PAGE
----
Though no-one will admit as much, football club boards are always more likely to pull the trigger quickly should a quality manager be on the market. While it would still be a surprise if Roeder was ousted in the summer, a poor start to next season and it won't take long for the P45 to land on Roeder's desk.


Shepherd has a track record of sacking managers before the end of August. Sir Bobby, Ruud Gullit and Kenny Dalglish were all given the boot just a couple of weeks into the season and only a stirring beginning to 2007/08 is likely to save Roeder from the same fate.


It seems a good bet that Allardyce will be in place before the transfer window closes in less that four months' time.




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Big Sam rumour will not go away

May 3 2007

By Luke Edwards, The Journal


Sam Allardyce was being heavily touted as the new manager of Newcastle United last night despite continued denials from chairman Freddie Shepherd that he is looking to replace Glenn Roeder.


Allardyce resigned as Bolton manager on Monday and has been the subject of frenzied speculation linking him with both Manchester City and Newcastle this week. Roeder insisted after the 1-0 loss at Reading - United's 16th in the league, equalling their highest number of defeats since their promotion to the Premiership in 1993 - he was not worried about the sack, but rumours remain rife that he is close to the chop.


Newcastle, though, have consistently denied Roeder's job is on line, although the pressure on him is increasing the whole time - a situation not helped by another poor result at the Madejski Stadium on Monday night.


Those close to Roeder have claimed Newcastle's manager has been told his job is safe and that plans are already under way for a summer rebuilding project, but the Allardyce speculation is undoubtedly unsettling for him.


Allardyce was also linked with the position before Graeme Souness was appointed Sir Bobby Robson's successor in 2004, although Shepherd insisted he had given the fans their choice as manager when he gave Roeder the job last summer after a successful spell as caretaker boss.


Meanwhile, Nolberto Solano has revealed his plan to end his career with Argentinean giants Boca Juniors after one final year at Newcastle United.


Solano has made an easy transition from right winger to full-back under Glenn Roeder and is still part of Newcastle's plans for next season. But the popular Peruvian, who has managed to avoid the criticism that has dogged many of his team-mates in recent weeks, is already thinking ahead and is keen to get a move back to Argentina. Former United manager Kenny Dalglish paid £2.5m to bring Solano over from Boca Juniors in 1998 and the 32-year-old wants to return.


He said: "I'm enthusiastic at the possibility of returning to Boca because I spent just a few months there and I had the bad taste of not having won anything in two seasons.


"Football offers me another chance and I'd like to return. My contract ends in 2008 and I'd like to go back to Argentina. The Boca fans are unique. I love Boca. I'd like to go back to Argentina because I love everything there: the passion, the football and the food."


While Solano is keen to return to South America after nine successful years in England, he is unlikely to play again for his country. Solano is the most popular player in Peru and has been capped 70 times, but he is not part of new coach Julio Cesar Uribe's plans.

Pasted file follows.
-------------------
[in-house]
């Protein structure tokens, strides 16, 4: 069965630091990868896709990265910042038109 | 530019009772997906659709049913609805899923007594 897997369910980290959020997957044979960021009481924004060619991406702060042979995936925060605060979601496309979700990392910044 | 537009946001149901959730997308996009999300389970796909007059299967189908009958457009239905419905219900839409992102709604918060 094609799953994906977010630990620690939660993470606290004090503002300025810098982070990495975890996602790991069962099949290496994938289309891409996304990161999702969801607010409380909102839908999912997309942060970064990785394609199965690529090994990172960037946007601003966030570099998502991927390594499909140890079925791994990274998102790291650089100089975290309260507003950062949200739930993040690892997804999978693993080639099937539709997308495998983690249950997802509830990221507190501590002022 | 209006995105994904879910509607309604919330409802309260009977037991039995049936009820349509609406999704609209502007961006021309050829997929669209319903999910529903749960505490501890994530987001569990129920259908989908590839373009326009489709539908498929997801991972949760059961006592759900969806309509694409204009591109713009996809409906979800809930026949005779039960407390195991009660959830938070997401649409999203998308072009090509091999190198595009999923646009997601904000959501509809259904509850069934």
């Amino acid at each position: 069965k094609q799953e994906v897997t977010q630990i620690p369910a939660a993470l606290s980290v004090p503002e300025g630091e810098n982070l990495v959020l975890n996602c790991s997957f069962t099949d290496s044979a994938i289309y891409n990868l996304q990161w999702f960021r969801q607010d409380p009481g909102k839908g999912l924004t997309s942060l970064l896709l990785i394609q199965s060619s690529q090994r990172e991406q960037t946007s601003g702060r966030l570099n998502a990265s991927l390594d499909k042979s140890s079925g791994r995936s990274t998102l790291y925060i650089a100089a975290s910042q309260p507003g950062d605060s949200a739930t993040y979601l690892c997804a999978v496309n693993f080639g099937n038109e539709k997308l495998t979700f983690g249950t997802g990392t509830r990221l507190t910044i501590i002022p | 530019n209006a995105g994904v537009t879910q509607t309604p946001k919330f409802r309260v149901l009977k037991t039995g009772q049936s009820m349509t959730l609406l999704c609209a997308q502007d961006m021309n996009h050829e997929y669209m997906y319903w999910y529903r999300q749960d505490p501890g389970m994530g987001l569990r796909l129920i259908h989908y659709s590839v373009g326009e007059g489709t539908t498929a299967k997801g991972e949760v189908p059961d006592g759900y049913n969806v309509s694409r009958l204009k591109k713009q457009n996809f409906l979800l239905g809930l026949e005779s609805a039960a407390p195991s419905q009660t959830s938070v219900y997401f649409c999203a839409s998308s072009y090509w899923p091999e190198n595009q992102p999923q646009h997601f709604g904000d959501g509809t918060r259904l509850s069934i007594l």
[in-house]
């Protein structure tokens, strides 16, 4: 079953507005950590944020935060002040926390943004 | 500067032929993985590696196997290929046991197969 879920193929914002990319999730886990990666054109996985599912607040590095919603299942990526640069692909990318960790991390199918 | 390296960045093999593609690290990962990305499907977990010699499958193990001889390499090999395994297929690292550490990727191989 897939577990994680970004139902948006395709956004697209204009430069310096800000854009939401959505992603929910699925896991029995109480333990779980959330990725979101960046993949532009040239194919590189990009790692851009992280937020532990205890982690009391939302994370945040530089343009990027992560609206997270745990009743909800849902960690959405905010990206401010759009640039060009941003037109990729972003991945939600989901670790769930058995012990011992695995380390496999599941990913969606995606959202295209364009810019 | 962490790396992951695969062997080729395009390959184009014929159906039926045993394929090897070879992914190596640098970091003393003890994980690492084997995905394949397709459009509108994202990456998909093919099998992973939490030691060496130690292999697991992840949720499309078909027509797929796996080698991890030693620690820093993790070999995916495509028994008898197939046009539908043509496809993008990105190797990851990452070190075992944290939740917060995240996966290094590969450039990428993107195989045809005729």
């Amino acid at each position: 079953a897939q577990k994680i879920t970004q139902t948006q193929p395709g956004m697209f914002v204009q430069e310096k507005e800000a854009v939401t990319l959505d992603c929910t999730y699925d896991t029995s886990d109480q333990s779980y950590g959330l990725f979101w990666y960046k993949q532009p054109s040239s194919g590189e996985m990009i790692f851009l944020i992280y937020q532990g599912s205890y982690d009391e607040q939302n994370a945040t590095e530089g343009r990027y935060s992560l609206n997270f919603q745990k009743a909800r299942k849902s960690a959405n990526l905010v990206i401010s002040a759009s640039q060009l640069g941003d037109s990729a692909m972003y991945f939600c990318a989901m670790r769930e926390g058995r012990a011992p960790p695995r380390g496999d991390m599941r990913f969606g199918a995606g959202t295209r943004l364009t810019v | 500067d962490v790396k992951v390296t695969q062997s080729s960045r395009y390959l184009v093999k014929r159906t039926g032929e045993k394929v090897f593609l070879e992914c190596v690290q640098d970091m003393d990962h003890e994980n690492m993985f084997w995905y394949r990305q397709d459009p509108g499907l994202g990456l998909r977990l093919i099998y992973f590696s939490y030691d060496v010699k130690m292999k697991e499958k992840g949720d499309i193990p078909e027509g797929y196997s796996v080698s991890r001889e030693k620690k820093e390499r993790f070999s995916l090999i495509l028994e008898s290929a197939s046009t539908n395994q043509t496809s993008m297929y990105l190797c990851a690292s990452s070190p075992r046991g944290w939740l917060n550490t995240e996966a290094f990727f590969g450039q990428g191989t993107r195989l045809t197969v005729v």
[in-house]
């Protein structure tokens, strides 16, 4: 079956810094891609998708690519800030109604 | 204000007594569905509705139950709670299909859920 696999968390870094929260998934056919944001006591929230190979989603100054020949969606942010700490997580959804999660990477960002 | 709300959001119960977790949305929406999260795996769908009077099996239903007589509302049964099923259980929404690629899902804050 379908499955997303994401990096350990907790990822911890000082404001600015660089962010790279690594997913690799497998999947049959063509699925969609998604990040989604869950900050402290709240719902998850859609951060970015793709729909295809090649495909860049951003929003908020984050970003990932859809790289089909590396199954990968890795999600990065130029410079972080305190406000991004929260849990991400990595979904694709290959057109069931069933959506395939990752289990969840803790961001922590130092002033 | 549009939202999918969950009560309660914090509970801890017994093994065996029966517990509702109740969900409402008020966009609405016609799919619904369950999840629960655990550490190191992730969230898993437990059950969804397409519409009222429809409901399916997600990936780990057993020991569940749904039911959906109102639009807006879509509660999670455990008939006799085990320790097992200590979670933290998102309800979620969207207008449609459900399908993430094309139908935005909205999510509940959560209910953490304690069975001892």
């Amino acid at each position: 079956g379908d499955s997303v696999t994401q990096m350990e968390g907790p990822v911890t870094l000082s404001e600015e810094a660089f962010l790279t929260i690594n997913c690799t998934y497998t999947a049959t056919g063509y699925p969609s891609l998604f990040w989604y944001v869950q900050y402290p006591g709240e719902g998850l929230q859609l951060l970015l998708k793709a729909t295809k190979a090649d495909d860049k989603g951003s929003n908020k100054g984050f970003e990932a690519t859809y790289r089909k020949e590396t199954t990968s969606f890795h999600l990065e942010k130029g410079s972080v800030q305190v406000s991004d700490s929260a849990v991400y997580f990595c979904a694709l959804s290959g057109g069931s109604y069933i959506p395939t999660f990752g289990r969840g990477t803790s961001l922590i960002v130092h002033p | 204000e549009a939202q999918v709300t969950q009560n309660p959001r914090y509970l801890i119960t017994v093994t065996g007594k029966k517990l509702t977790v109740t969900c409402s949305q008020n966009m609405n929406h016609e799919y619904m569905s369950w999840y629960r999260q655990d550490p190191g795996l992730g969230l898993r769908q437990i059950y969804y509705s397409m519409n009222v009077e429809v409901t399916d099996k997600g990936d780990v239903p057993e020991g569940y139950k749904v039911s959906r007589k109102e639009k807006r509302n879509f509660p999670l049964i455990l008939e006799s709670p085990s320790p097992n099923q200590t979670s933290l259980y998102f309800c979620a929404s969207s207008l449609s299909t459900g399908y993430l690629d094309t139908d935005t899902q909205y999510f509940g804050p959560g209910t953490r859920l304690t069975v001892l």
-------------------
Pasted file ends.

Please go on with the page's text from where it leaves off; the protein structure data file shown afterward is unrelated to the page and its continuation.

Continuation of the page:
He added: "If the coach (Julio Cesar Uribe) has not named me yet in this new era he started, it is because he doesn't consider me in his plans. I will not play in the Copa America."

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I really want Sam to this club. I belive he is the right guy to take us to top 6 at least. The quote "although Shepherd insisted he had given the fans their choice as manager" just freak me out and I start remeber how much I hate Shepherd too!


Do something right for once Freddy! Sack Roeder and hire Sam Allardyce!

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I think we'll see in the next two games where the players all stand on this. If they want a change from Roeder, we can expect some half-hearted performances. If they want him to stay, they'll put in the effort.


Judging from the Reading game, things don't look good for Roeder.

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Shepherd has the chance to make it right this time

His man is available and the situation is different with the one when he appointed Souness and Roeder

If he dont bring Allardyce here and Roeder fails next season(which is what is going to happen)then there is going to be enormous pressure on the fat pig.

He must act and bring his man here.

After the game at Watfor sack the clown Roeder and bring true Premiership manager=Sam Allardyce

Then sign Campbell and Hyypia before the start of the season and we are back on track to the top 4 place O0 O0


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just waiting for tonights ronny gill "  talk of allardyce coming to newcastle are well wide of the mark and roeder will be in charge next season with a new squad fighting on 3 fronts for honours ".

all this talk will put pressure on the fat one and he will either keep his mouth shut or deny it .two bad results

especially the blackburn game and the crowd showing there feelings could be the turning point imho :knuppel2: